The pressure on hospitals continues to build as CMS payments decrease, special payments like tax breaks and incentive funding expire, and utilization declines. To survive, many large hospitals have merged with smaller ones in an effort to maintain operating profits through asset consolidation. Other hospitals are expanding vertically, purchasing ambulatory care facilities, home care agencies, and free-standing dialysis clinics. Some are doing both.
In the midst of all this change, plus repeated cost-reduction directives, medical imaging executives are seeking guidance. Specifically, they’re asking: What is the role of imaging in a consolidated environment and/or one that involves care across multiple settings?
The answer is medical imaging systems that move imaging from individual departments to the enterprise level. When each diagnostic imaging department operates as a silo using equipment that doesn’t communicate with other providers, it greatly hinders a hospital system’s ability to reduce total cost of ownership and streamline workflow.
Enterprise-level medical imaging systems allow the benefits of consolidation to be realized. For example, an enterprise work-list shows executives a single view of all jobs across the enterprise. It allows them to use rule-based assignments to ensure image studies are read in the most effective, least expensive place within the system, greatly reducing total cost of ownership.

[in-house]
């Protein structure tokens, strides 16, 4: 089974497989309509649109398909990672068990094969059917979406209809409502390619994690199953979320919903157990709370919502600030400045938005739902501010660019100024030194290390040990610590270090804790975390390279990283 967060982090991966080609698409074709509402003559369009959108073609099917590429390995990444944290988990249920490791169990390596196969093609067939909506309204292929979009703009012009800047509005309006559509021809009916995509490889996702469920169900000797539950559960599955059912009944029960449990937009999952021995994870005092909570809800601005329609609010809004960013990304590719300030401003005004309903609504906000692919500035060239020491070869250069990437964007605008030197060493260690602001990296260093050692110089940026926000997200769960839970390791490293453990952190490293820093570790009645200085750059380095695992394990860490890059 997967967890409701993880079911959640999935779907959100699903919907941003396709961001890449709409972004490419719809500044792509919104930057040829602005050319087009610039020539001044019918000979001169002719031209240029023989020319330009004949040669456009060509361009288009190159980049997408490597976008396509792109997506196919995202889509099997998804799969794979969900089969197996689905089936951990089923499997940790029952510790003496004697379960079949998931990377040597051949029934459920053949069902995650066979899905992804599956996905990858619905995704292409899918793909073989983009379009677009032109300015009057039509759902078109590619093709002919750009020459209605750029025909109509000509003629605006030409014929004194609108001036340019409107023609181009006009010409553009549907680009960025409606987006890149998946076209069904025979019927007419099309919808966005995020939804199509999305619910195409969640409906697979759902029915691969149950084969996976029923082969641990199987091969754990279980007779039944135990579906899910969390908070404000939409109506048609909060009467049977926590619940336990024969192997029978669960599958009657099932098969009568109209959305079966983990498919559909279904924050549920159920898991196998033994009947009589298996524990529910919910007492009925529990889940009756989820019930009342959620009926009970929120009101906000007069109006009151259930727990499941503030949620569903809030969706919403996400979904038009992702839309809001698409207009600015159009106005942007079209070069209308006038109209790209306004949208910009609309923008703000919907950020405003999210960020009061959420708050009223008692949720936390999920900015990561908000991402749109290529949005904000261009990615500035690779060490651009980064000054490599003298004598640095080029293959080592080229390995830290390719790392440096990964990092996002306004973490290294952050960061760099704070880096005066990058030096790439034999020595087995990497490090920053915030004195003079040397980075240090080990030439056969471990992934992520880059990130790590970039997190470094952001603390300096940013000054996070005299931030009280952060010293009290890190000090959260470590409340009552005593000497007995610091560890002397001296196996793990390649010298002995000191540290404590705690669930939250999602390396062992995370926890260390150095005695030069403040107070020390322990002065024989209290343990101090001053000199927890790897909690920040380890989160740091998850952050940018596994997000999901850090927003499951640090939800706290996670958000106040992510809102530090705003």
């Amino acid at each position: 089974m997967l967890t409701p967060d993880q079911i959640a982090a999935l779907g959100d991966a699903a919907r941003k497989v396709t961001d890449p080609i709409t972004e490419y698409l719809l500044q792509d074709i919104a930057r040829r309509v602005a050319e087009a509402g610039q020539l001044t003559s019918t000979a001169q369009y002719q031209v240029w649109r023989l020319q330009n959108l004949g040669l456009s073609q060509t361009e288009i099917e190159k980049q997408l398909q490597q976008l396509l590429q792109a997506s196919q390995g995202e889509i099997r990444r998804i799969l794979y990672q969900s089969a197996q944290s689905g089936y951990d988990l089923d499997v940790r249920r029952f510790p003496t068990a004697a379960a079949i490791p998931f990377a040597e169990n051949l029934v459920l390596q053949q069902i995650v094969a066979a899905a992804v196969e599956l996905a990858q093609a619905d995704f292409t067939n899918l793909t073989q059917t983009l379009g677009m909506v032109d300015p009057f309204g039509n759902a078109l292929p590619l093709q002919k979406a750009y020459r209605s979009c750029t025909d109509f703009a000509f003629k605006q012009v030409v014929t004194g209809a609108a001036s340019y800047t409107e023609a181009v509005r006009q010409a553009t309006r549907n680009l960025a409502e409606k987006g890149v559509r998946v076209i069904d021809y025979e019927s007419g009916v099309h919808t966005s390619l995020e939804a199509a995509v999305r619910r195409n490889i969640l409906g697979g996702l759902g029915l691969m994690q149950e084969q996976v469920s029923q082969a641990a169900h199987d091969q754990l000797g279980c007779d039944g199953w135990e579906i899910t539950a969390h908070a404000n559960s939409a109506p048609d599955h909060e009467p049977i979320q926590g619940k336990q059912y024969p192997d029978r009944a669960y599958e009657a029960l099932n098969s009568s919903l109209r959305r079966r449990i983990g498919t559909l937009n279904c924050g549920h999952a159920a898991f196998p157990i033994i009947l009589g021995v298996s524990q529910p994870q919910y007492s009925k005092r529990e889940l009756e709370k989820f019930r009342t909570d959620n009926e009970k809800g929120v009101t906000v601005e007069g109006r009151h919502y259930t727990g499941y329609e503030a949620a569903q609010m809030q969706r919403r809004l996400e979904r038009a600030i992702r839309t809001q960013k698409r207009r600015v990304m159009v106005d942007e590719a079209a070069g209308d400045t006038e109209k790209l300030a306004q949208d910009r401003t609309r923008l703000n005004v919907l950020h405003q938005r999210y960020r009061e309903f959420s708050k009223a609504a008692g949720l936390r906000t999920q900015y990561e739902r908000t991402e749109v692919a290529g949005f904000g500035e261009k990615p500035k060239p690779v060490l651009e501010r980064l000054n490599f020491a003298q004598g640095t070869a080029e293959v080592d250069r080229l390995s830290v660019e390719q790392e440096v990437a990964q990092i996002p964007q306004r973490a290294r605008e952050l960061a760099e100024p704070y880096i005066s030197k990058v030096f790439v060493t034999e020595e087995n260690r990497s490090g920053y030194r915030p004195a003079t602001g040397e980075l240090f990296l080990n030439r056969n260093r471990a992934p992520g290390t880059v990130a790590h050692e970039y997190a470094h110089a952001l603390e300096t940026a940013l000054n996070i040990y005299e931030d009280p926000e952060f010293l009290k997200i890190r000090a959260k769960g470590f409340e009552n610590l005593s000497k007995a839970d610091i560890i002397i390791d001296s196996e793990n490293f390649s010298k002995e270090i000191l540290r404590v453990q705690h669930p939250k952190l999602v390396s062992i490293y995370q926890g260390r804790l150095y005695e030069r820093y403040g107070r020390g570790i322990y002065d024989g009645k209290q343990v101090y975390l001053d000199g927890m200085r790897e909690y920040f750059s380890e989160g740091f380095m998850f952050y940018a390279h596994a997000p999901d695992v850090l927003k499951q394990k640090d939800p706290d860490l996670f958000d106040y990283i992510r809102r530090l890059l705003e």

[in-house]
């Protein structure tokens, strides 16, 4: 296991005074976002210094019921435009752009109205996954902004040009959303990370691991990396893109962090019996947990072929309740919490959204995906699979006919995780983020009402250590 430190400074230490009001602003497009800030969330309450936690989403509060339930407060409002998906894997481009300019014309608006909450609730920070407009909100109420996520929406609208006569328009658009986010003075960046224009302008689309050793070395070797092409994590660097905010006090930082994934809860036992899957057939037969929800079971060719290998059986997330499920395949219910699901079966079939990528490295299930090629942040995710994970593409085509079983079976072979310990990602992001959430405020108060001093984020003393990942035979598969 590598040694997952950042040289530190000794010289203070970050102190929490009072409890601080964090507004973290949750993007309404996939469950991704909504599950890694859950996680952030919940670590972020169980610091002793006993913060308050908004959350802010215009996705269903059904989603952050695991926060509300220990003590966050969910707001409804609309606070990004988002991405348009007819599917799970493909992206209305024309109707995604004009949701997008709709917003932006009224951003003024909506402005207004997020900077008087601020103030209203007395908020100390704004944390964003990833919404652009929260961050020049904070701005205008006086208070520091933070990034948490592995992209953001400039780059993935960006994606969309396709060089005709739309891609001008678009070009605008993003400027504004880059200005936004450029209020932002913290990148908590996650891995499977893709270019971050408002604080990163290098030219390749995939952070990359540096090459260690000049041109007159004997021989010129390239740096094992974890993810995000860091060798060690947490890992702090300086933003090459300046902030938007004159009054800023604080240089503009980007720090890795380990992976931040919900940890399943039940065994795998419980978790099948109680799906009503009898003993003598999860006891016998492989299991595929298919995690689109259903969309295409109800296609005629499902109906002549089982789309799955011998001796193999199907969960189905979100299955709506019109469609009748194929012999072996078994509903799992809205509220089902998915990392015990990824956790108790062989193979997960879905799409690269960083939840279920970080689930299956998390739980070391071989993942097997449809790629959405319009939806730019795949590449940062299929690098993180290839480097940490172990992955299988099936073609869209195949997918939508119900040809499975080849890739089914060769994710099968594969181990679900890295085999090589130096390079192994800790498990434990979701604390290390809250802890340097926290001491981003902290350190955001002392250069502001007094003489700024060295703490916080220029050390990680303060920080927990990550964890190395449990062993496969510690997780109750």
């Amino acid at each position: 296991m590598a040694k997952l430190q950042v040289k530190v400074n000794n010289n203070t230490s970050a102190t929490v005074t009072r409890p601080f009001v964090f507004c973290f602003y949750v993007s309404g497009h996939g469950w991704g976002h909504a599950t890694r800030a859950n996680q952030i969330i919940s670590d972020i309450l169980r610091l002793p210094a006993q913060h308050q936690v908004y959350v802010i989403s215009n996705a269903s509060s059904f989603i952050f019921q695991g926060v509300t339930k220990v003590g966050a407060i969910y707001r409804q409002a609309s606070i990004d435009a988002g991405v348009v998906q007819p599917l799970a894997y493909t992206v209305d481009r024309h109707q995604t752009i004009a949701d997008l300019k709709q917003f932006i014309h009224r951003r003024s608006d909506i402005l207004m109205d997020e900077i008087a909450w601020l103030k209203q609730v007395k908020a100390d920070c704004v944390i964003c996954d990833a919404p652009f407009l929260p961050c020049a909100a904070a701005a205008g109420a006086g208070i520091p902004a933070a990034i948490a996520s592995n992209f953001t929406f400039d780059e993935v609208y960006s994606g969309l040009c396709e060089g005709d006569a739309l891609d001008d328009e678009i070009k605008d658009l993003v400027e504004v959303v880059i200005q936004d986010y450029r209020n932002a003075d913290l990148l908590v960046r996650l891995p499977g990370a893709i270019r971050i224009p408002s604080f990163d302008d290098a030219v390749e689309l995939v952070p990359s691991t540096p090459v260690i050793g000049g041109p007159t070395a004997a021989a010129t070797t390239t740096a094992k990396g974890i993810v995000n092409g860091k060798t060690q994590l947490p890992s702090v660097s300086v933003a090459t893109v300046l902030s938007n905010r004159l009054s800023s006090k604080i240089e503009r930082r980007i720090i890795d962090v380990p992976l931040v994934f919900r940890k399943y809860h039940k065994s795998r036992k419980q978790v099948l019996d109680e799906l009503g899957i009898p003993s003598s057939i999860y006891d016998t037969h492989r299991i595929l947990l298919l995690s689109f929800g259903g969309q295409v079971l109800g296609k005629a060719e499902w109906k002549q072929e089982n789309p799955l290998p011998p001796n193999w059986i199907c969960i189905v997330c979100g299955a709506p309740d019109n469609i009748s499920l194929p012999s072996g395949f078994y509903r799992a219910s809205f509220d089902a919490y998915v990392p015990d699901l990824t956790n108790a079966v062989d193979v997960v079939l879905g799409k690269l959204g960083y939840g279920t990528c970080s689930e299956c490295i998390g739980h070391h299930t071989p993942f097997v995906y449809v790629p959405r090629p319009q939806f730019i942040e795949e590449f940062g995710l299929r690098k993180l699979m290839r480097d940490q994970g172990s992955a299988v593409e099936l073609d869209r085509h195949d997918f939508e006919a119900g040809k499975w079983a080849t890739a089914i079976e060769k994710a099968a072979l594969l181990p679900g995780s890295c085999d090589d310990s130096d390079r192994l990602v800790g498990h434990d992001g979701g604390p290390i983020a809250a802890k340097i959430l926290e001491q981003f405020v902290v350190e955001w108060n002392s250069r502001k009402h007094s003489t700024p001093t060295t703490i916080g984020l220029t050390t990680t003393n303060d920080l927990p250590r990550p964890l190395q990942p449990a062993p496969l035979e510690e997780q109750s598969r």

In the same vein, highly interoperable medical imaging systems help reduce IT costs by embedding third-party solutions into their core applications. Instead of a PACS from one vendor, an advanced visualization application from another vendor and a breast-imaging system from a third, one system seamlessly incorporates all this functionality. Decreasing the number of IT systems helps decreases internal complexity, a prerequisite for connecting to external providers such as surgery centers, orthopedic practices, and mammography clinics.
Working with multiple care settings also requires a high level of connectivity. Images and the relevant data must flow from the hospital where the image was acquired to the outpatient mammography clinic to the pathology clinic dealing with a biopsy and to the oncology clinic where treatment takes place. Along the way, physicians in different locations must be able to simultaneously view and annotate the image.
Of course, a wholesale replacement of departmental equipment is completely unrealistic. Equipment recently purchased and/or highly optimized for pathology procedures must stay in place, and even older equipment is not always a candidate for removal. Instead, hospitals are turning to enterprise image repositories and system-wide clinical reference viewers that allow image access across the enterprise.
Of particular importance to hospitals as fiscal pressures grow is ensuring their enterprise-wide systems are vendor neutral. Maximizing investments in other hospital systems or external providers requires images to flow freely from care setting to care setting, regardless of the equipment on which they were captured.
If you are heading to SIIM, May 15-17, visit McKesson booth #425 to get an in-depth view of our vendor neutral archive, clinical data exchange and workflow solutions which can help you facilitate your operational success in a consolidated environment.